Hip replacement surgery is an invasive orthopedic procedure where the damaged hip bone along with some soft tissue and muscle is removed and replaced with an implant. The operation relieves pain and improves movement helping patients resume their normal daily activities.
If you have hip pain, hip replacement surgery is not usually the first course of action. In this video Dr. Dan Albright from the Raleigh Orthopedic Clinic in Raleigh, NC discusses what you should do before considering surgery.
There are signs a patient may experience that indicate hip arthritis or an impaired hip joint which should be treated by hip replacement surgery.
Hip and knee replacement is one of the most widely performed surgical procedures in the world.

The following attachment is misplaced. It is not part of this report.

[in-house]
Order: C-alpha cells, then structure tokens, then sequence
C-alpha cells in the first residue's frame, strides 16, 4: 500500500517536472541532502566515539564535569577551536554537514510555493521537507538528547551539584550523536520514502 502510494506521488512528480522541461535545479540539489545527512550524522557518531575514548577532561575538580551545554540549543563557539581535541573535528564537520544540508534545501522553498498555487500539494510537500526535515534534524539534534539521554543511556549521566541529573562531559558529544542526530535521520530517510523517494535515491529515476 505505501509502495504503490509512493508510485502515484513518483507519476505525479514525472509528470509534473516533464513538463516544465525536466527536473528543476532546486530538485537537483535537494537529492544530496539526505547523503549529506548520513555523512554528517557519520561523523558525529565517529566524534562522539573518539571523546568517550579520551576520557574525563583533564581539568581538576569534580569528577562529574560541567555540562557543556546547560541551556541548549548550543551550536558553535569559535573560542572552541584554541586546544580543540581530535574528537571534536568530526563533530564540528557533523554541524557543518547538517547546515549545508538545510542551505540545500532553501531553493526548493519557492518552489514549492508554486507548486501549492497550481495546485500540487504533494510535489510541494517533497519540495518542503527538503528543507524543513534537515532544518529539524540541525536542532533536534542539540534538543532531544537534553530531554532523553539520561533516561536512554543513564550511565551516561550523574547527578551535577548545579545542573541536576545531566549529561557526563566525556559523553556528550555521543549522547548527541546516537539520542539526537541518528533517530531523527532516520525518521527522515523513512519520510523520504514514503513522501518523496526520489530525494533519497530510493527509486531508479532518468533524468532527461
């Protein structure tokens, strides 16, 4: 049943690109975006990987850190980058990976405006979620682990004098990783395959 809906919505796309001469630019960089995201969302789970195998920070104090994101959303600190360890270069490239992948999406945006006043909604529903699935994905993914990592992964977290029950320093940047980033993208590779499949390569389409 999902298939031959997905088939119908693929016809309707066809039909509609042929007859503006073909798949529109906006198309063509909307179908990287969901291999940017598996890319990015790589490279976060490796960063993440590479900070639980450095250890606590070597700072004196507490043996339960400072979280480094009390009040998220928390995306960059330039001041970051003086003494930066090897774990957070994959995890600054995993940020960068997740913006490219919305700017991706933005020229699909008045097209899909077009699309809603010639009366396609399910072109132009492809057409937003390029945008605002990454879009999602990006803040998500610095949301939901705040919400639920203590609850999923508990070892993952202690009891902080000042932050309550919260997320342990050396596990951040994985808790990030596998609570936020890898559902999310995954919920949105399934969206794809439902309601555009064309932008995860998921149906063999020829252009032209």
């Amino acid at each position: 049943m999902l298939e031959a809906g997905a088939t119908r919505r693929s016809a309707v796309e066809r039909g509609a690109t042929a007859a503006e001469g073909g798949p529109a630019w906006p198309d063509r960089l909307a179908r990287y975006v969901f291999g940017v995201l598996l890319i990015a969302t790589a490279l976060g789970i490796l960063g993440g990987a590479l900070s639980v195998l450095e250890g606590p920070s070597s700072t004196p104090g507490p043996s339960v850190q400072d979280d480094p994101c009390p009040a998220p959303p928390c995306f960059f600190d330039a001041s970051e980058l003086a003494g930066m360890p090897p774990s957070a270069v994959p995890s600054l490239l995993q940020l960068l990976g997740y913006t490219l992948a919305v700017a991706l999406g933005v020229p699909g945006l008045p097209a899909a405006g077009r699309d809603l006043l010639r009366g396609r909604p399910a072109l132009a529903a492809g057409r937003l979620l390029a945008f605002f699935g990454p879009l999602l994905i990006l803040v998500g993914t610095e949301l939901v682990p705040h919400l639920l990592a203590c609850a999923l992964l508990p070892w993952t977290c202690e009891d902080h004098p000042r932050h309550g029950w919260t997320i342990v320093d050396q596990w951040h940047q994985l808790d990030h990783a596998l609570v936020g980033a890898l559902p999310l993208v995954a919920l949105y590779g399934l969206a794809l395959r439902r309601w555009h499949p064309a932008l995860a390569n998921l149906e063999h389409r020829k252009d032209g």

After a patient has undergone hip replacement surgery, two tools can be used to measure the function and pain the patient is experiencing. These scoring methods are The Harris Hip Score (HHS) and The Oxford Hip Score (OHS).
Hip replacement surgery will keep you in the hospital for only a few days, but when you get home, the second part of your recovery begins. A regular exercise regimen is vital to help prevent complications (like blood clots), improve motion of the hip and help you gradually return to normal day-to-day activities.
Osteoporotic fractures are the vertebral and hip fractures, which are a primary source of morbidity in older men and women. The association between hip fractures and diabetes is strongly recognized these days. There have been numerous studies regarding the link between the two.